Transferrin-modified chitosan nanoparticles for targeted nose-to-brain delivery of proteins

Nose-to-brain delivery presents a promising alternative route compared to classical blood–brain barrier passage, especially for the delivery of high molecular weight drugs. In general, macromolecules are rapidly degraded in physiological environment. Therefore, nanoparticulate systems can be used to protect biomolecules from premature degradation. Furthermore, targeting ligands on the surface of nanoparticles are able to improve bioavailability by enhancing cellular uptake due to specific binding and longer residence time. In this work, transferrin-decorated chitosan nanoparticles are used to evaluate the passage of a model protein through the nasal epithelial barrier in vitro.

It was demonstrated that strain-promoted azide–alkyne cycloaddition reaction can be utilized to attach a functional group to both transferrin and chitosan enabling a rapid covalent surface-conjugation under mild reaction conditions after chitosan nanoparticle preparation. The intactness of transferrin and its binding efficiency were confirmed via SDS-PAGE and SPR measurements. Resulting transferrin-decorated nanoparticles exhibited a size of about 110–150 nm with a positive surface potential. Nanoparticles with the highest amount of surface bound targeting ligand also displayed the highest cellular uptake into a human nasal epithelial cell line (RPMI 2650).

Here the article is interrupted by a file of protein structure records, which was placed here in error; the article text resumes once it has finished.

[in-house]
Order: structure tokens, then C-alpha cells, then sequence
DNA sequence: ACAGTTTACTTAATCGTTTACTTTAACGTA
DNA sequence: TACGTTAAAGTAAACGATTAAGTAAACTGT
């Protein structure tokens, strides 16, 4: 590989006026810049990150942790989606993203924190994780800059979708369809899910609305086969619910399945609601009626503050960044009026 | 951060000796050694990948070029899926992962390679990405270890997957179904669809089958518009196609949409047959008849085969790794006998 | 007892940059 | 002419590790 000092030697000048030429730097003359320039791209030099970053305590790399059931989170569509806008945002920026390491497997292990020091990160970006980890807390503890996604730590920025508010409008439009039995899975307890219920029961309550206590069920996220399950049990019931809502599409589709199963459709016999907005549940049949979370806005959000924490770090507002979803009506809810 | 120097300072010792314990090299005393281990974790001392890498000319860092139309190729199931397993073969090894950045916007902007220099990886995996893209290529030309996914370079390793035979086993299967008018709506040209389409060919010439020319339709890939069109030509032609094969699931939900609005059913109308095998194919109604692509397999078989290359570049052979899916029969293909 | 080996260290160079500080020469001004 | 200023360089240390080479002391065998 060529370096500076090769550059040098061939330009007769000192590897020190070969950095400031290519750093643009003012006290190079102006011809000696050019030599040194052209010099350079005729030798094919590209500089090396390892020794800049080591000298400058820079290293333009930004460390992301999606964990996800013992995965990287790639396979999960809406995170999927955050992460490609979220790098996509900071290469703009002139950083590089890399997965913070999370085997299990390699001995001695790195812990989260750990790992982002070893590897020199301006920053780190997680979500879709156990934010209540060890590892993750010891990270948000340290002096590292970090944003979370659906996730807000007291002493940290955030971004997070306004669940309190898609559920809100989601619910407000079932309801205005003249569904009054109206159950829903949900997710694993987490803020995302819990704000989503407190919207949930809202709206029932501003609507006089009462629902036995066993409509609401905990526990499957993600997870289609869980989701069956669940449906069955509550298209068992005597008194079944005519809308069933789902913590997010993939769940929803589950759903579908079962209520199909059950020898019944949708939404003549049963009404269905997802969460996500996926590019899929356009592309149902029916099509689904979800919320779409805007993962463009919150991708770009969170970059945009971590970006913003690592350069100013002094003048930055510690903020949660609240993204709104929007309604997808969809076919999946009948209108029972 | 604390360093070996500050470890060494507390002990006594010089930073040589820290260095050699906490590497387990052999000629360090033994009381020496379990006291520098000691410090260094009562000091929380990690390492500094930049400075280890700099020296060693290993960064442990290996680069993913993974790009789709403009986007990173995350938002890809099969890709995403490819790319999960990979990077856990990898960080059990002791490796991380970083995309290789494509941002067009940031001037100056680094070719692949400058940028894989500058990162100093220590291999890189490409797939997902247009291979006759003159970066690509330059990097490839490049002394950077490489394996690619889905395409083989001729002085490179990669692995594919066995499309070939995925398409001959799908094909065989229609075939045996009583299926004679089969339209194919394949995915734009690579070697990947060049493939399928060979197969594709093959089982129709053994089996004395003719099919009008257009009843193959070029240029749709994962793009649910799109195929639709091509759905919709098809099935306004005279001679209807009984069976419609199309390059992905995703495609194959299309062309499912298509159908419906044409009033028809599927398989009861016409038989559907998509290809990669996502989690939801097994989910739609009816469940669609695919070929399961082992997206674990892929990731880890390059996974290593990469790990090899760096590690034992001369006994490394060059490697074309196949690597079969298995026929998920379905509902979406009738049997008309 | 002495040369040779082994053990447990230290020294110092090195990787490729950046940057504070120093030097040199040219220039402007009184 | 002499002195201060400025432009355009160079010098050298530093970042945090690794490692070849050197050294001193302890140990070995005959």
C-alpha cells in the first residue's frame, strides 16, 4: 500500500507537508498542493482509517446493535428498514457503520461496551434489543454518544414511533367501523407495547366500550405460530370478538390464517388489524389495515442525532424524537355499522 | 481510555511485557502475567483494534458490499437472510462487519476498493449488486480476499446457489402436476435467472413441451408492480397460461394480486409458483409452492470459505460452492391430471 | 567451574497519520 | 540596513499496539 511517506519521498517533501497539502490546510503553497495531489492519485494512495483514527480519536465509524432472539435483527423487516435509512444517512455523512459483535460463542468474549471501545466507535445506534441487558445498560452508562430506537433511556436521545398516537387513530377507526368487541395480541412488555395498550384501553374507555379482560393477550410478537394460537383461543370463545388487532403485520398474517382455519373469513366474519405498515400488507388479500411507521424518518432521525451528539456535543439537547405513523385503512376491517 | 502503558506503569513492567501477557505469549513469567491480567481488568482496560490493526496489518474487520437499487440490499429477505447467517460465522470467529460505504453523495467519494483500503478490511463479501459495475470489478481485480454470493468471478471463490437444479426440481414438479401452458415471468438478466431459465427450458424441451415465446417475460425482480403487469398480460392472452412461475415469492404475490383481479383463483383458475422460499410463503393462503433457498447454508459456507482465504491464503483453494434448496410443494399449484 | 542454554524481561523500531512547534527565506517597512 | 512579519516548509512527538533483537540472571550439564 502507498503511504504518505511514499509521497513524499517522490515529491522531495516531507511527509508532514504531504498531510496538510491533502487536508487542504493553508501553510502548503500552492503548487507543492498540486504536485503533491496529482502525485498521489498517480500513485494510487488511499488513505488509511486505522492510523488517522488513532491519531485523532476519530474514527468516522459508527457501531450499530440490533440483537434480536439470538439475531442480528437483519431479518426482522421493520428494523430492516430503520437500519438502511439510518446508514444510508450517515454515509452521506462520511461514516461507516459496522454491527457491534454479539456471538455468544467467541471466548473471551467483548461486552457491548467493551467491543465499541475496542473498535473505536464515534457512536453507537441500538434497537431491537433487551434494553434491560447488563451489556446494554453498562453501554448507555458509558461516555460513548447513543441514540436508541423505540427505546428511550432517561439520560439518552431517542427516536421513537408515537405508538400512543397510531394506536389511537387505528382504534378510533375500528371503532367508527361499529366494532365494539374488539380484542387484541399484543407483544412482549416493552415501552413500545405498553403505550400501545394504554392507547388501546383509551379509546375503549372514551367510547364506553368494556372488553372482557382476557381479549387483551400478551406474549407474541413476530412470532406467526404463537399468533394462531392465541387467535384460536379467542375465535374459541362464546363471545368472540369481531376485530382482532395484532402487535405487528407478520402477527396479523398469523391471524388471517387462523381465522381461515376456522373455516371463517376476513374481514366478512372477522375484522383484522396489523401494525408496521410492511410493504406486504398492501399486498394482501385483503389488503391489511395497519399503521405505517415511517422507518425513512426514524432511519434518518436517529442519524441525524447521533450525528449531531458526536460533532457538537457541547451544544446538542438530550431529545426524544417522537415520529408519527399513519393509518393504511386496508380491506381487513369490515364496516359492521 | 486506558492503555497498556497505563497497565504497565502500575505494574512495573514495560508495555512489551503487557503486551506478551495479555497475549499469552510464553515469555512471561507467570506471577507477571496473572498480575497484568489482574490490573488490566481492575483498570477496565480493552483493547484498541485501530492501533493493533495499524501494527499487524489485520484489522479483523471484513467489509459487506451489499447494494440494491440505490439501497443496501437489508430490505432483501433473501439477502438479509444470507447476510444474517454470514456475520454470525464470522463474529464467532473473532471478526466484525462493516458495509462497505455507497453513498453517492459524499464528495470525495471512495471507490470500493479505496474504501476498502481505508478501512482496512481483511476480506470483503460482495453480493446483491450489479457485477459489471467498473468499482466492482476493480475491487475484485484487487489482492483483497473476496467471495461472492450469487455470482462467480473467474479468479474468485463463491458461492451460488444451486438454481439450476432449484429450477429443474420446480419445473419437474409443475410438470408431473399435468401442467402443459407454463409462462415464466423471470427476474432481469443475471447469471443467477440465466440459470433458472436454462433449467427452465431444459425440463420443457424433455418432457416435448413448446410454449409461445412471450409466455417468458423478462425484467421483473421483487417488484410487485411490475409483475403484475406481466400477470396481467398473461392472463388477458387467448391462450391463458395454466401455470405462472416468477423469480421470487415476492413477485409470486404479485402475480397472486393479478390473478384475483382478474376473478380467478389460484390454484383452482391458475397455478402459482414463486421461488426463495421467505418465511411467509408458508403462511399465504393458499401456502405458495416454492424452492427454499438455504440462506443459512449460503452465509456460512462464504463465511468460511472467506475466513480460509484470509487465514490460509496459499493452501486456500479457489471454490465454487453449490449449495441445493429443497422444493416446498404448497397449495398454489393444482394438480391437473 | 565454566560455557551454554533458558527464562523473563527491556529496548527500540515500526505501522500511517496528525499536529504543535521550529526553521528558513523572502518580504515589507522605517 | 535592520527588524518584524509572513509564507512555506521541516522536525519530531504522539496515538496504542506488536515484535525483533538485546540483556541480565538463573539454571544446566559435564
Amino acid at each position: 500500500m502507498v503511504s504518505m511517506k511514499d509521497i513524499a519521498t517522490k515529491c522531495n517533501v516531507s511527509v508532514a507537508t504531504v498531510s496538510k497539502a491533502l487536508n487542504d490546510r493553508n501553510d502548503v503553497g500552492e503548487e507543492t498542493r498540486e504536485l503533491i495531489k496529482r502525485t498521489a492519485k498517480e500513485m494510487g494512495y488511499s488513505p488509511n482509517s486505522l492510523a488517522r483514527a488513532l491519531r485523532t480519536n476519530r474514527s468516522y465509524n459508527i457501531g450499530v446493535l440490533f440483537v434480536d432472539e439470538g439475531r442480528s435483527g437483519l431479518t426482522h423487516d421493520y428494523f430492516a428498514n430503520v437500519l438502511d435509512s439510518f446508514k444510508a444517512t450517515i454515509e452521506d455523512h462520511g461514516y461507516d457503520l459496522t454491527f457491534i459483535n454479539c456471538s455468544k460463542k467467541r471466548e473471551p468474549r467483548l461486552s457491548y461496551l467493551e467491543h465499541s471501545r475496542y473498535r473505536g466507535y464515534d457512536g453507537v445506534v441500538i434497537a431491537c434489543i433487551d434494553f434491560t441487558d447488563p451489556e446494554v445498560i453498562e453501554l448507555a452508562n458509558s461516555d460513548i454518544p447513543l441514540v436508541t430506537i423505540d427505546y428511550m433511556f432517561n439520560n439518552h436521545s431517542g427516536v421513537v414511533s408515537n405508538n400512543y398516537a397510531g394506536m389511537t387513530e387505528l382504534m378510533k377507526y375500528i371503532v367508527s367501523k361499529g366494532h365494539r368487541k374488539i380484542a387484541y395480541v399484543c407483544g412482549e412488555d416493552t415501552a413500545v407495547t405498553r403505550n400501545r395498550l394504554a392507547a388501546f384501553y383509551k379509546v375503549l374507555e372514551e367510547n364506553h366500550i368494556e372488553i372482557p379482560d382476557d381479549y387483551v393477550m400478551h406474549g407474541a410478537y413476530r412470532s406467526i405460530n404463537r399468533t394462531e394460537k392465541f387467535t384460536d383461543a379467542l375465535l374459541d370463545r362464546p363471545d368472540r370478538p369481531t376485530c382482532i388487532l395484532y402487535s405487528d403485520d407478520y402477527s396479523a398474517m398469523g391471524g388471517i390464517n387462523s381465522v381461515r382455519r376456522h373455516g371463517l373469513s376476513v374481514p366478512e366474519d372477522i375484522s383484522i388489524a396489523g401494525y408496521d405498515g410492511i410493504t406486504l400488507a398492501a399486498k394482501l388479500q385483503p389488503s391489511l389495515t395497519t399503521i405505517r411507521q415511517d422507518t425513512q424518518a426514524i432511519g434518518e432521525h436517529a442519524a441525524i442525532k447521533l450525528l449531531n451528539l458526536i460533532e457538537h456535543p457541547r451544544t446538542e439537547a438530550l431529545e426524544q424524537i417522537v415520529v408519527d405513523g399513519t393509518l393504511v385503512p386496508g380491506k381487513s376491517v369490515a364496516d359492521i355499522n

In an air–liquid interface co-culture model with glioblastoma cells (U87), transferrin-decorated nanoparticles showed a faster passage through the epithelial cell layer as well as increased cellular uptake into glioblastoma cells. These findings demonstrate the beneficial characteristics of a specific targeting ligand. With this chemical and technological formulation concept, a variety of targeting ligands can be attached to the surface after nanoparticle formation while maintaining cargo integrity.

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Gabold, B., Adams, F., Brameyer, S. et al. Transferrin-modified chitosan nanoparticles for targeted nose-to-brain delivery of proteins. Drug Deliv. and Transl. Res. (2022).

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